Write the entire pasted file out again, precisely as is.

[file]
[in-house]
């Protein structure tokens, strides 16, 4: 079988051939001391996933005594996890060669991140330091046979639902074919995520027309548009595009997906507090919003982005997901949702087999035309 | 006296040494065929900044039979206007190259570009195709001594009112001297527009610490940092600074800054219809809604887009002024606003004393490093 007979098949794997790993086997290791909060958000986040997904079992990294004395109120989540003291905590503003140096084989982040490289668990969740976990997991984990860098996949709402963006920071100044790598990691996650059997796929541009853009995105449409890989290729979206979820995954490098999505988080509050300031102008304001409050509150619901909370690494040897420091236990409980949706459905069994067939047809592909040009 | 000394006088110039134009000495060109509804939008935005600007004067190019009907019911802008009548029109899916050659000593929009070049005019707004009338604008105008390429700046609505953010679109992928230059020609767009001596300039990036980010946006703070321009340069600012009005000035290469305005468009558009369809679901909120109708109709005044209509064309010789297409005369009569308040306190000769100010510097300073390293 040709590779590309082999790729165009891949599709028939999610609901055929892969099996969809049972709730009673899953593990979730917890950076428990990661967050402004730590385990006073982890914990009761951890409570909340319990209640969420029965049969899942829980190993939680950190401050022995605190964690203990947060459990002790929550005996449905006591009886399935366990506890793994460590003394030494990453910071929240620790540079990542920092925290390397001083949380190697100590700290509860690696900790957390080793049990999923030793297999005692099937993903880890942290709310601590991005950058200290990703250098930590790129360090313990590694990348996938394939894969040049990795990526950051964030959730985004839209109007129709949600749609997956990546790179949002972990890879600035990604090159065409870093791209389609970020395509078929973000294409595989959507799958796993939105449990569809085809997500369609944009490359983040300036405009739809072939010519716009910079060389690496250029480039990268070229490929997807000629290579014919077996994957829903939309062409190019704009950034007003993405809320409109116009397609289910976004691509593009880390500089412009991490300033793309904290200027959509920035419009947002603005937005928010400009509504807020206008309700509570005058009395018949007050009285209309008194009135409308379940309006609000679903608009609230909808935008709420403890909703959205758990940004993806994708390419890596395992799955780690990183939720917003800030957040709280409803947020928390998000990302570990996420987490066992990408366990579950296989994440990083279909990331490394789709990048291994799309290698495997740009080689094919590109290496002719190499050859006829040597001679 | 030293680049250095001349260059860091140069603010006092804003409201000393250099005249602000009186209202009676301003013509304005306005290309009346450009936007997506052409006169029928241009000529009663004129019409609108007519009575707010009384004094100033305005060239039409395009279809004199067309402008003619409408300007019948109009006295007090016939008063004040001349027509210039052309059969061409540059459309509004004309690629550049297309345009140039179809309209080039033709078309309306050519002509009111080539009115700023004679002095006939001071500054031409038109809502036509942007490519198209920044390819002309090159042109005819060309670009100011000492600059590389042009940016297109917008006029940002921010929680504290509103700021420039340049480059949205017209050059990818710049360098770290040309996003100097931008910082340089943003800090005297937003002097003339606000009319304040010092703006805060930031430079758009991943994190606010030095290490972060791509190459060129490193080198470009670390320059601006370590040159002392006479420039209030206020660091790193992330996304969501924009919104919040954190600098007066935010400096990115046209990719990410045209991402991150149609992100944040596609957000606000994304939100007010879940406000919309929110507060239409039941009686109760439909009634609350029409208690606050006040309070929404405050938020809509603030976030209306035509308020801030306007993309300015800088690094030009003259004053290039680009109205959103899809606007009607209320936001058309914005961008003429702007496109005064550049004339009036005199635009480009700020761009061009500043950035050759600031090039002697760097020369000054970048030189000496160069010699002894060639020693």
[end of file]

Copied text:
[in-house]
């Protein structure tokens, strides 16, 4: 079988051939001391996933005594996890060669991140330091046979639902074919995520027309548009595009997906507090919003982005997901949702087999035309 | 006296040494065929900044039979206007190259570009195709001594009112001297527009610490940092600074800054219809809604887009002024606003004393490093 007979098949794997790993086997290791909060958000986040997904079992990294004395109120989540003291905590503003140096084989982040490289668990969740976990997991984990860098996949709402963006920071100044790598990691996650059997796929541009853009995105449409890989290729979206979820995954490098999505988080509050300031102008304001409050509150619901909370690494040897420091236990409980949706459905069994067939047809592909040009 | 000394006088110039134009000495060109509804939008935005600007004067190019009907019911802008009548029109899916050659000593929009070049005019707004009338604008105008390429700046609505953010679109992928230059020609767009001596300039990036980010946006703070321009340069600012009005000035290469305005468009558009369809679901909120109708109709005044209509064309010789297409005369009569308040306190000769100010510097300073390293 040709590779590309082999790729165009891949599709028939999610609901055929892969099996969809049972709730009673899953593990979730917890950076428990990661967050402004730590385990006073982890914990009761951890409570909340319990209640969420029965049969899942829980190993939680950190401050022995605190964690203990947060459990002790929550005996449905006591009886399935366990506890793994460590003394030494990453910071929240620790540079990542920092925290390397001083949380190697100590700290509860690696900790957390080793049990999923030793297999005692099937993903880890942290709310601590991005950058200290990703250098930590790129360090313990590694990348996938394939894969040049990795990526950051964030959730985004839209109007129709949600749609997956990546790179949002972990890879600035990604090159065409870093791209389609970020395509078929973000294409595989959507799958796993939105449990569809085809997500369609944009490359983040300036405009739809072939010519716009910079060389690496250029480039990268070229490929997807000629290579014919077996994957829903939309062409190019704009950034007003993405809320409109116009397609289910976004691509593009880390500089412009991490300033793309904290200027959509920035419009947002603005937005928010400009509504807020206008309700509570005058009395018949007050009285209309008194009135409308379940309006609000679903608009609230909808935008709420403890909703959205758990940004993806994708390419890596395992799955780690990183939720917003800030957040709280409803947020928390998000990302570990996420987490066992990408366990579950296989994440990083279909990331490394789709990048291994799309290698495997740009080689094919590109290496002719190499050859006829040597001679 | 030293680049250095001349260059860091140069603010006092804003409201000393250099005249602000009186209202009676301003013509304005306005290309009346450009936007997506052409006169029928241009000529009663004129019409609108007519009575707010009384004094100033305005060239039409395009279809004199067309402008003619409408300007019948109009006295007090016939008063004040001349027509210039052309059969061409540059459309509004004309690629550049297309345009140039179809309209080039033709078309309306050519002509009111080539009115700023004679002095006939001071500054031409038109809502036509942007490519198209920044390819002309090159042109005819060309670009100011000492600059590389042009940016297109917008006029940002921010929680504290509103700021420039340049480059949205017209050059990818710049360098770290040309996003100097931008910082340089943003800090005297937003002097003339606000009319304040010092703006805060930031430079758009991943994190606010030095290490972060791509190459060129490193080198470009670390320059601006370590040159002392006479420039209030206020660091790193992330996304969501924009919104919040954190600098007066935010400096990115046209990719990410045209991402991150149609992100944040596609957000606000994304939100007010879940406000919309929110507060239409039941009686109760439909009634609350029409208690606050006040309070929404405050938020809509603030976030209306035509308020801030306007993309300015800088690094030009003259004053290039680009109205959103899809606007009607209320936001058309914005961008003429702007496109005064550049004339009036005199635009480009700020761009061009500043950035050759600031090039002697760097020369000054970048030189000496160069010699002894060639020693």